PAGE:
“Be a good person for once, and get me the pills” she says. “You owe me this.” While Annalise has been indirectly complicit in murder often enough, whether by defending guilty clients or protecting the ones who killed her husband, to see her directly confronted with the chance to kill, ironically to help someone, is a compelling turnaround. Her struggle with this decision even manages to distract her famous stone-cold focus in court. Annalise, for most of the show, hasn’t been one to let her guilt interrupt her work, however hard it weighs on her. Within the past two episodes, we’ve finally seen her pain begin to break through to the surface, and to see Annalise struggle with the weight of both her job and the person she’s set out to be in public, makes for compelling drama.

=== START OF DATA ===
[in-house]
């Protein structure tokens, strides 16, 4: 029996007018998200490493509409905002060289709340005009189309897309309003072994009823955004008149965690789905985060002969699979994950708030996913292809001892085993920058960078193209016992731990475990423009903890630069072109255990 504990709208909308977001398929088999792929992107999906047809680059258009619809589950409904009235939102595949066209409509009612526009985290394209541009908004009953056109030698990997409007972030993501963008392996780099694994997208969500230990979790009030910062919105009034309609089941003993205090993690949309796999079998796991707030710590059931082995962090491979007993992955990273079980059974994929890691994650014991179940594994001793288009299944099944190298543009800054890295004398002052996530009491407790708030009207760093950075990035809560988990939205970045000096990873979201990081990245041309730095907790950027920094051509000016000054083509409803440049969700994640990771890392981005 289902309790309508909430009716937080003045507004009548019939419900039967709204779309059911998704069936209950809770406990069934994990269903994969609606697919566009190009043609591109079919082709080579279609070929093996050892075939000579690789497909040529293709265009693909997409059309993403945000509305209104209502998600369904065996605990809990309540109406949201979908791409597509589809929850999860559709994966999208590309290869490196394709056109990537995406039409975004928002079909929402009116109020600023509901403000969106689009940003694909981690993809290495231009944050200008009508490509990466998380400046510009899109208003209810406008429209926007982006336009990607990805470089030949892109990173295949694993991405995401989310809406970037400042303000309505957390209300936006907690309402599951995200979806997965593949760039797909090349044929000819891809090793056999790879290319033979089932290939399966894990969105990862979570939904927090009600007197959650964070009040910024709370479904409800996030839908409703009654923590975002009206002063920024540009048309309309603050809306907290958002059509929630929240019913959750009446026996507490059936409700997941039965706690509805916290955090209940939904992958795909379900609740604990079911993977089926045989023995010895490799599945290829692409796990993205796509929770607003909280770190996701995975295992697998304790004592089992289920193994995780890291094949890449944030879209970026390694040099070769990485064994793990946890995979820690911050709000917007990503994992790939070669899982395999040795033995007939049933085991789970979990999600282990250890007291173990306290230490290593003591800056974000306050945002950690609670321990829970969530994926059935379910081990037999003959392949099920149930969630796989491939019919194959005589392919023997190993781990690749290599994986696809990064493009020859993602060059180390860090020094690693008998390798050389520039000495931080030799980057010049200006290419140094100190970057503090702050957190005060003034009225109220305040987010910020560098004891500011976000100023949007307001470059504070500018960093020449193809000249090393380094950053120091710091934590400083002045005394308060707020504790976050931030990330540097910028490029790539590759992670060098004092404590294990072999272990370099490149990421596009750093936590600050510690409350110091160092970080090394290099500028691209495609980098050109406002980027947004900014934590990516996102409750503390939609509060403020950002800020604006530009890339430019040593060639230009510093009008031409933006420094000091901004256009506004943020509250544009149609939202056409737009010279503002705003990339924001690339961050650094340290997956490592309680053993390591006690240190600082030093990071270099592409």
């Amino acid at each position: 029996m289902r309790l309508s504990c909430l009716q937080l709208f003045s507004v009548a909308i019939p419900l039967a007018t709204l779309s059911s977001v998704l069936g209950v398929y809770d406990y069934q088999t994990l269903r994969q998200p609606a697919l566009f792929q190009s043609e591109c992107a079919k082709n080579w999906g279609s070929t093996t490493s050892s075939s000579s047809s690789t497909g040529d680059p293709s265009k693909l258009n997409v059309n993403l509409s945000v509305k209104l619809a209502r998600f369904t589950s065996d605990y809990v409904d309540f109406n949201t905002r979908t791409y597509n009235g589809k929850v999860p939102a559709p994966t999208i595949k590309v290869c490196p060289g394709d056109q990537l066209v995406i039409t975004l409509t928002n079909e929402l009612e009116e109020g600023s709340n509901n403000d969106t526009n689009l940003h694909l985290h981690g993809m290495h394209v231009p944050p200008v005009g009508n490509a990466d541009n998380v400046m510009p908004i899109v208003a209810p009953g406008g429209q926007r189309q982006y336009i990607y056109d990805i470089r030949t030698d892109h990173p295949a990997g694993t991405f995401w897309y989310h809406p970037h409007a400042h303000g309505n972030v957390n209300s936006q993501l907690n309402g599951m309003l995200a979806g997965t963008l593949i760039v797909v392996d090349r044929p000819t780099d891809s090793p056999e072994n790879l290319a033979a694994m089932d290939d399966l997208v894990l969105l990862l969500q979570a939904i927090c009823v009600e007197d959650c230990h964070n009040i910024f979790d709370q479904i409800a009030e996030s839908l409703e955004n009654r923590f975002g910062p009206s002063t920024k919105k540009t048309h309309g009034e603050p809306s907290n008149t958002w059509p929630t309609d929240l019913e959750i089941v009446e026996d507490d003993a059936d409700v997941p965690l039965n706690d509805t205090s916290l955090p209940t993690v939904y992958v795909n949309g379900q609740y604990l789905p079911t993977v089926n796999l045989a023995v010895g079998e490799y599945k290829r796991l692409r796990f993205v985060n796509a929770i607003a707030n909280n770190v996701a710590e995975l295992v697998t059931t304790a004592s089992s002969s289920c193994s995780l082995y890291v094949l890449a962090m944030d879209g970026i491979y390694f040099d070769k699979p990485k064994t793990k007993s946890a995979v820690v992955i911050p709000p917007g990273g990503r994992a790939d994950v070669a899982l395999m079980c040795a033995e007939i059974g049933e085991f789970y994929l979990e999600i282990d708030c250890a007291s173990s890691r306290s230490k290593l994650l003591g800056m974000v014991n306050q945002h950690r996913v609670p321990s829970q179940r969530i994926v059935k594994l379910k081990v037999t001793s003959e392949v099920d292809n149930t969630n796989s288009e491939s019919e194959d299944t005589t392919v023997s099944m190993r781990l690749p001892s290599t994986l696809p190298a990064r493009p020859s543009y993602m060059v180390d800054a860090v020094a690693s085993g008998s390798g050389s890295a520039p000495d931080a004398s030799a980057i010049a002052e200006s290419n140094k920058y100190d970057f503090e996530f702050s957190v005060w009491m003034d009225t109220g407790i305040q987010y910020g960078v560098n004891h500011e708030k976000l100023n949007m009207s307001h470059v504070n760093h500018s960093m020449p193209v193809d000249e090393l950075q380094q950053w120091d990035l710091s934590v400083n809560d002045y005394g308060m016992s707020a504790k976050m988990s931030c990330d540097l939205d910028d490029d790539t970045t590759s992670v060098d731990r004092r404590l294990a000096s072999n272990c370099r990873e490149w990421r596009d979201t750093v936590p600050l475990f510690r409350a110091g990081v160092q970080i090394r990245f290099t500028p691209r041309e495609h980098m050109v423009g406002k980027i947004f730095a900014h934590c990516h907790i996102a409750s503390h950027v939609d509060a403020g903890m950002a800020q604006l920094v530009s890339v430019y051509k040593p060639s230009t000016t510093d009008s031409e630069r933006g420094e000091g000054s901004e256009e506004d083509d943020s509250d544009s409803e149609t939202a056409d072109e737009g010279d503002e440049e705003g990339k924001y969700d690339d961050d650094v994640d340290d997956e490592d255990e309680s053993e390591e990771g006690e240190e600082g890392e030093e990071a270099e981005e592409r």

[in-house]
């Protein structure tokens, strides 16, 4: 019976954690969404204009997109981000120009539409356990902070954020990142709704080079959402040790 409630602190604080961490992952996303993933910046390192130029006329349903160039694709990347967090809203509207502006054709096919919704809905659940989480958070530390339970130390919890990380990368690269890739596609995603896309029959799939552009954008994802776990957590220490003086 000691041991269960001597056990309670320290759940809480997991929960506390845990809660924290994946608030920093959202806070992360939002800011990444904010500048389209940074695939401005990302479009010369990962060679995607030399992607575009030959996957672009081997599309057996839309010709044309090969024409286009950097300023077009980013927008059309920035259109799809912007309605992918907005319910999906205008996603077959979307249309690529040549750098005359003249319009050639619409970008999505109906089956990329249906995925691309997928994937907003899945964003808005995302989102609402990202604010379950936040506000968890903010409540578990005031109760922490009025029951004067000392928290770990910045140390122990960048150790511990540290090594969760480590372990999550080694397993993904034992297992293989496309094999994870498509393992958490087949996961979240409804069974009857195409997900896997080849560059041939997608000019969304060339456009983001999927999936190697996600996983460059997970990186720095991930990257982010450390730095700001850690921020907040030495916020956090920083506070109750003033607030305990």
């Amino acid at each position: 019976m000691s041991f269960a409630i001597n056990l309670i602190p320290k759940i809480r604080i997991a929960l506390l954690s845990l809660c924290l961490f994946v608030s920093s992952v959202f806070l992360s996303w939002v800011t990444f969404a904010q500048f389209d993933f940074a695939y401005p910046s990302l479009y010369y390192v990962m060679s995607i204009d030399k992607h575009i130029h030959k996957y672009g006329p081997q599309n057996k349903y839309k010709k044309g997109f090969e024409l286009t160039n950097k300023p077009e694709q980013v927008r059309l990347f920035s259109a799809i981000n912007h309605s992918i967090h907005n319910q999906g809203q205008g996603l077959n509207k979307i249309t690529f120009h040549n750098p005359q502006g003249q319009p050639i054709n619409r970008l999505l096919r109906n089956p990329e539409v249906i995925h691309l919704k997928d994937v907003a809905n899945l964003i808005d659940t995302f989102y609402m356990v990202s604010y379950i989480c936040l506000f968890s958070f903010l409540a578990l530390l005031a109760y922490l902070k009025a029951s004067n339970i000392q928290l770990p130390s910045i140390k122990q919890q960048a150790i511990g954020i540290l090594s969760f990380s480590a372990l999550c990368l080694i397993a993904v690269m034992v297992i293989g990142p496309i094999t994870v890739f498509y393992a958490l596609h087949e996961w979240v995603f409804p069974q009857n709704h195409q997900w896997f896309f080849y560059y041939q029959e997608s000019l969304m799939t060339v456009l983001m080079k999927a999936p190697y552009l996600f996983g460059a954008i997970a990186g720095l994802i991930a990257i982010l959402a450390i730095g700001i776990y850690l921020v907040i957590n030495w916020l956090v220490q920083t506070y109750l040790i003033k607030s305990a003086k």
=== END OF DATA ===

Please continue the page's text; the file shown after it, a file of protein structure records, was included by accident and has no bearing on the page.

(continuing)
The episode’s case involves a girl named Zoe (Sammi Hanratty), who is convicted of murder after stabbing her best friend Rachel more than 50 times. Annalise and Team Keating decide to argue that she was brainwashed by Rachel’s friends, after Rachel was supposedly flirting with the boyfriend of one of the girls, Molly. There isn’t much more to the girl’s background or motivations than that, and we’re basically left accepting the uninspired notion that a teenage girl would willy-nilly brutally murder her friend over jealousy. This makes the girls, and their case, more frustrating narrative cliché than drama, especially when the team finds out that Zoe was actually the brains behind the plan, via a video of the girls and Zoe openly mocking and condoning the murder.